VLTI Configurations OverviewIn Period 87 (April 1st, 2011 - September 30th, 2011), 88 (October 1st, 2011 - March 31st 2011)and 89 (April 1st, 2012 - September 30th 2012)
the following configurations are offered with the VLTI.
For configuration offered in P86 please look at the following link
Configurations offered using the UTs
AMBER is offered on all four available UT triples:
MIDI is offered on all six UT baselines:
Configurations offered using the Auxillary TelescopesStarting with P85 the Auxillary Telescopes are offered in 4 telescopes configurations. For each of these quadruplets, all possible 2 telescopes and 3 telescopes configurations can be used.
At the time of Phase I, user are only requested to provide informations on which of the available quadruplets they wish to use for observations. The decision on which specific baselines will be used at the time of the observation will be decided at the time of the Phase II or in preparation of the visitor run.
The 3 offered quadruplets are:
AMBER is offered for 12 triples:
MIDI is offered with 16 baselines:
Telescope shadowing and limited Delay Line strokes
Please note that some AT configurations suffer from shadowing by the UTs E.g. an AT on the A1 station has severe sky restrictions to the north due to the proximity of UT1. There are also restrictions on D0 and C1 (see the site layout above). On the UT1-UT4 baseline fringes can not be obtained on objects close to the southwestern horizon. Even more severe restrictions are present for the baselines A0-H0 and A0-K0 to the east and G1-K0 to the northeast.
|AT station||Elevation limit||Lower Azimuth Limit||Upper Azimuth Limit|
Figures illustrate the Delay Line restrictions for all baselines are available when clicking on the baseline name in the list above. The VLTI can not preset to areas which are indicated by the yellow dots. North is up and east is right. The yellow circles correspond to elevations of 65, 55, 42, 30 and 20°. Remember that the telescopes do not point below 20°. The yellow circles also indicate the 1.1, 1.2, 1.5, 2.0 and 2.9 airmass limits.
In all cases, please verify your observations with VisCalc.
The Coude foci of the UTs are equipped with MACAO (Multi Application Curvature Adaptive Optics) units, which can be used with natural guide stars with 1 < V < 17, seeing < 1.5", τ0 > 1.5ms and airmass < 2. The distance of the natural guide star from the science target is restricted to be within 57.5".
The ATs are equipped with STRAP (System for Tip/tilt Removal with Avalanche Photodiodes) units, which provide tip-tilt correction for targets brighter than V=13.5. The distance of the guide star from the science target is restricted to be within 57.5".
For a FLI above 85% guiding will be impossible if the target is too close to the moon.
- For a star brigther than 9th magnitude guiding is not possible for a moon distance smaller than 10 degres.
- For a star fainter than 9th magnitude, guiding is not possible for a moon distance smaller than 20 degres.
Please note that it is mandatory that users provide guide stars. The science target may be used as a guide star, if it is bright enough at visible wavelengths. In case you can not find a suitable guide star, have a look at 2MASS. We have very often found suitable guide stars there. The guide star coordinate accuracy should be better than 1". In case there are no guide stars with your target, the planned observations could still be attempted in visitor mode.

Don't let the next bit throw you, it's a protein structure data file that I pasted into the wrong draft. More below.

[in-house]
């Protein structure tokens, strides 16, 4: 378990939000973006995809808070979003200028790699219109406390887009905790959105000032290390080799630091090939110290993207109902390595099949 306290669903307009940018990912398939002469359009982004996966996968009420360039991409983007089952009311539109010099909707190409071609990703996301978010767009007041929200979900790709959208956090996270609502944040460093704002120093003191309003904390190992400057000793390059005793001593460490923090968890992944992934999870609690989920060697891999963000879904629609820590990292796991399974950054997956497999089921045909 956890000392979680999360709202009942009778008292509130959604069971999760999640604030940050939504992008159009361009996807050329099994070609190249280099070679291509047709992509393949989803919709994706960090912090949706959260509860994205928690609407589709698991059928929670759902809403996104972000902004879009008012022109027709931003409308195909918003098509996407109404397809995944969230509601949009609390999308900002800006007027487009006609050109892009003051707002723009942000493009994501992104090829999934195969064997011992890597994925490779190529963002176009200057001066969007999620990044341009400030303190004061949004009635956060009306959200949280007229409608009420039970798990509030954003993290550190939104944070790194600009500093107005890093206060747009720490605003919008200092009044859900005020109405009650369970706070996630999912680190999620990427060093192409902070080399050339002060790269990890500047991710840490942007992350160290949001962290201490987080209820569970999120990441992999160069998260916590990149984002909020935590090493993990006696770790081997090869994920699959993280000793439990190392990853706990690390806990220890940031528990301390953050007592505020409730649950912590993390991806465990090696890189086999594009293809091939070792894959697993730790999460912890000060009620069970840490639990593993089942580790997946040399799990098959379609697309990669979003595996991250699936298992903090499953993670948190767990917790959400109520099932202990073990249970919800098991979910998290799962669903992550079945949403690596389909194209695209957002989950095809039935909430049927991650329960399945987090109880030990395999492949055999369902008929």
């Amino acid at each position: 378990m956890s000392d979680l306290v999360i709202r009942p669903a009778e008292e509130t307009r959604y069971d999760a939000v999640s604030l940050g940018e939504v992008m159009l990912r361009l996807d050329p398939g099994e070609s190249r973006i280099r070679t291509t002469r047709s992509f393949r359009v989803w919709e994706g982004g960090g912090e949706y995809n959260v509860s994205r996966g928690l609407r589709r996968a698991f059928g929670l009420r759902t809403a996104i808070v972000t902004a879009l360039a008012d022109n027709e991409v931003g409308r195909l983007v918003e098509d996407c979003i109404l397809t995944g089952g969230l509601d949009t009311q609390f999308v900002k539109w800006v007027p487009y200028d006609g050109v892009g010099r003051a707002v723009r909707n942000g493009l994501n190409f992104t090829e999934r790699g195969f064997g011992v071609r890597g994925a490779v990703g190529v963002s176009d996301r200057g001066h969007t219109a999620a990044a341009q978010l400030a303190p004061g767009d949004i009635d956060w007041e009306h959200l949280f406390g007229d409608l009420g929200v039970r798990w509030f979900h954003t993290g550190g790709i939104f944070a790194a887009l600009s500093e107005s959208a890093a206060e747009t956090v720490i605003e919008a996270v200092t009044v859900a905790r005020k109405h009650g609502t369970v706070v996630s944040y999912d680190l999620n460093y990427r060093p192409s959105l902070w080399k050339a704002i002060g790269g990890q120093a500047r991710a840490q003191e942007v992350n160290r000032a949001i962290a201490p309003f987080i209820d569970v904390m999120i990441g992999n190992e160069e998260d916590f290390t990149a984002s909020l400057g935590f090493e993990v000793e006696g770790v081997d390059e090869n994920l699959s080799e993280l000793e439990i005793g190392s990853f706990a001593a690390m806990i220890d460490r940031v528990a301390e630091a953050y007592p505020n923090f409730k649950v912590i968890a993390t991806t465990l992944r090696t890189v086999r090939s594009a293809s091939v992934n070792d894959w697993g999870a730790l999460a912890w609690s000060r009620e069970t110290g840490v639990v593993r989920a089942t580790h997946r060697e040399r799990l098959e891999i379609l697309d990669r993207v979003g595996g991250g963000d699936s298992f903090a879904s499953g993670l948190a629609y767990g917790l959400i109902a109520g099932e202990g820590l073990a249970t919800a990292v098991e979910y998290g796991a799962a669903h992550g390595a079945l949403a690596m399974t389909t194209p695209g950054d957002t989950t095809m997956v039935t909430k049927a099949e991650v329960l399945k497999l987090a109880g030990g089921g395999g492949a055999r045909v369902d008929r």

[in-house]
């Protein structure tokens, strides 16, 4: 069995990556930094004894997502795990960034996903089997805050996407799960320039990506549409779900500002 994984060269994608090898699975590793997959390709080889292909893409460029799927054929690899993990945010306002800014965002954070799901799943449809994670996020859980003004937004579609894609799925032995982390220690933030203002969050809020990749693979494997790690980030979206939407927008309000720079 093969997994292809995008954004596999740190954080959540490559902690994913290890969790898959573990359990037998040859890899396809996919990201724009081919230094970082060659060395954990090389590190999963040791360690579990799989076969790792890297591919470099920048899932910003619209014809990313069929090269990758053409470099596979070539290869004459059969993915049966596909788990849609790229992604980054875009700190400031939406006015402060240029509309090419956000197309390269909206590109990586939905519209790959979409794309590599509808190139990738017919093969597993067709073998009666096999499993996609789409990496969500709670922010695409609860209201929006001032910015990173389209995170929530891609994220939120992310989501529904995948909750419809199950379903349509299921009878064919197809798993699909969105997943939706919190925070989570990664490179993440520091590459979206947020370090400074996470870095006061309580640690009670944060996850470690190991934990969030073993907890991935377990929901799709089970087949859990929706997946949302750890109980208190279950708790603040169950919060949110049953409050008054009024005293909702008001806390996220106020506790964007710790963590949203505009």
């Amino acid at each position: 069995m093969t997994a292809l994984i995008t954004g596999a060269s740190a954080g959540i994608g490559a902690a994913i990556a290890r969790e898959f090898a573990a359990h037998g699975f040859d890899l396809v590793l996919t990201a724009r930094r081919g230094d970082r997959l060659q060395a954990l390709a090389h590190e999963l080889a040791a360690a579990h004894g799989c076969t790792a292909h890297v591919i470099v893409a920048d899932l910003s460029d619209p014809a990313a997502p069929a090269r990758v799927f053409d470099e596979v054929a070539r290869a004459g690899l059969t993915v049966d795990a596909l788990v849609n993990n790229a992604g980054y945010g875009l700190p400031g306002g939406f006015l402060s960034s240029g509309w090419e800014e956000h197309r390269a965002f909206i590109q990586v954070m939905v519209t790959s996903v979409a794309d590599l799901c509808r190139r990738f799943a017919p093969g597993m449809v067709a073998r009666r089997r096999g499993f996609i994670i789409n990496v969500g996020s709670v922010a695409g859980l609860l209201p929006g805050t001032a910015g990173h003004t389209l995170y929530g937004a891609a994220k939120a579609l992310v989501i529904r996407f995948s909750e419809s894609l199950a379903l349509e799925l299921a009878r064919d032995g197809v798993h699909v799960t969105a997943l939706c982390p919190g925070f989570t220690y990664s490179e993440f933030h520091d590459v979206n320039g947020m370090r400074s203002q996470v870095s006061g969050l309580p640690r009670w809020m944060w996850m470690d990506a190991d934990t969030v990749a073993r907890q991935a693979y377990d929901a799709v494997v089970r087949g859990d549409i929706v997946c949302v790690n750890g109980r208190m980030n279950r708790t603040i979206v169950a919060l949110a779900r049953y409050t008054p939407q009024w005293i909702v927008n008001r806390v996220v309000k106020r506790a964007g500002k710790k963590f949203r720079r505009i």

Proper motionsProper motions are an issue with VLTI since many sources we observe are bright, thus usually close and have proper motions which can not be neglected. A source with a proper motion of 0.1"/year has by early 2007 accumulated a coordinate error of 0.7". Observing this source on the longest baselines of 130m these 0.7" translate to 450µm optical path difference, which is more than five times the coherence length in AMBER low resolution mode. The fringes are not only far away from where they are expected, but they will also move with time due to the coordinate error. Thus, users should pay special attention to proper motions when entering object coordinates.
The Fringe Tracker FINITO
FINITO was offered only on the Auxiliary Telescopes for the first time with the Call for Proposals for Period 80. FINITO is now offered with the UTs with the Call for Proposals for Period 82.
FINITO scans the center of the fringe packet in H band with high speed and sends a cophasing signal to the VLTI Delay Lines via a dedicated high speed link. Due to the short individual exposure times (between 0.5ms and 2ms) and the need to measure the fringe in every individual scan, the sensitivity of FINITO is somewhat worse than for a science instrument that slowly records the fringe and can reject some data. FINITO operates on two channels, i.e. tracks three baselines.
The full potential of FINITO comes with the science instrument using higher spectral resolution. Since the fringes are "frozen" in OPD space, the science instrument can integrate longer and/or one can stack the individual fringes during postprocessing.
Currently, FINITO operations are feasible for seeing below 1.2", τ0 above 2.5ms, and airmass < 1.5. The limiting correlated magnitude for FINITO on the ATs is H = 5 and the minimum visibility in the H band is 15%. The limiting correlated magnitude for FINITO on the UTs is H=7 with a minimum visiblity of 10%.
These numbers were determined with a seeing < 0.8" and τ0 above 2.5ms.